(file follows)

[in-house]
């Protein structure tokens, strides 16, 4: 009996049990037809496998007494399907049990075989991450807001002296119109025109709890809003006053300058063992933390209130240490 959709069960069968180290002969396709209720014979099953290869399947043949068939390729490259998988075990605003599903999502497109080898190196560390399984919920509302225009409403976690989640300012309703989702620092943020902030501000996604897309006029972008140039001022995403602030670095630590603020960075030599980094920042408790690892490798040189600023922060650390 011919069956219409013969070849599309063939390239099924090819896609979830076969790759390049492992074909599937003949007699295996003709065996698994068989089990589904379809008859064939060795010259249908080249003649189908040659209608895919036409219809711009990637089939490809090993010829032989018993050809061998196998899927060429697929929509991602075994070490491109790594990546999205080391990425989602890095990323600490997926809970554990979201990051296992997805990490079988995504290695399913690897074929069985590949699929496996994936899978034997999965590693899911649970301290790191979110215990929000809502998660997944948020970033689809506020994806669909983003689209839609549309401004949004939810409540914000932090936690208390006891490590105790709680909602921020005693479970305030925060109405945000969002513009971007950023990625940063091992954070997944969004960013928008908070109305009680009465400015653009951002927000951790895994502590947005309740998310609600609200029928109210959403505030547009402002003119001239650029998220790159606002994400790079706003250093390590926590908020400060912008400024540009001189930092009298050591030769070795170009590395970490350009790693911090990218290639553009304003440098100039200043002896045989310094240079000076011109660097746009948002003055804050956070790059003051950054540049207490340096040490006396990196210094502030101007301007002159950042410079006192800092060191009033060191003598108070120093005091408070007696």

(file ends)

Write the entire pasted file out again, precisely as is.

[in-house]
């Protein structure tokens, strides 16, 4: 009996049990037809496998007494399907049990075989991450807001002296119109025109709890809003006053300058063992933390209130240490 959709069960069968180290002969396709209720014979099953290869399947043949068939390729490259998988075990605003599903999502497109080898190196560390399984919920509302225009409403976690989640300012309703989702620092943020902030501000996604897309006029972008140039001022995403602030670095630590603020960075030599980094920042408790690892490798040189600023922060650390 011919069956219409013969070849599309063939390239099924090819896609979830076969790759390049492992074909599937003949007699295996003709065996698994068989089990589904379809008859064939060795010259249908080249003649189908040659209608895919036409219809711009990637089939490809090993010829032989018993050809061998196998899927060429697929929509991602075994070490491109790594990546999205080391990425989602890095990323600490997926809970554990979201990051296992997805990490079988995504290695399913690897074929069985590949699929496996994936899978034997999965590693899911649970301290790191979110215990929000809502998660997944948020970033689809506020994806669909983003689209839609549309401004949004939810409540914000932090936690208390006891490590105790709680909602921020005693479970305030925060109405945000969002513009971007950023990625940063091992954070997944969004960013928008908070109305009680009465400015653009951002927000951790895994502590947005309740998310609600609200029928109210959403505030547009402002003119001239650029998220790159606002994400790079706003250093390590926590908020400060912008400024540009001189930092009298050591030769070795170009590395970490350009790693911090990218290639553009304003440098100039200043002896045989310094240079000076011109660097746009948002003055804050956070790059003051950054540049207490340096040490006396990196210094502030101007301007002159950042410079006192800092060191009033060191003598108070120093005091408070007696």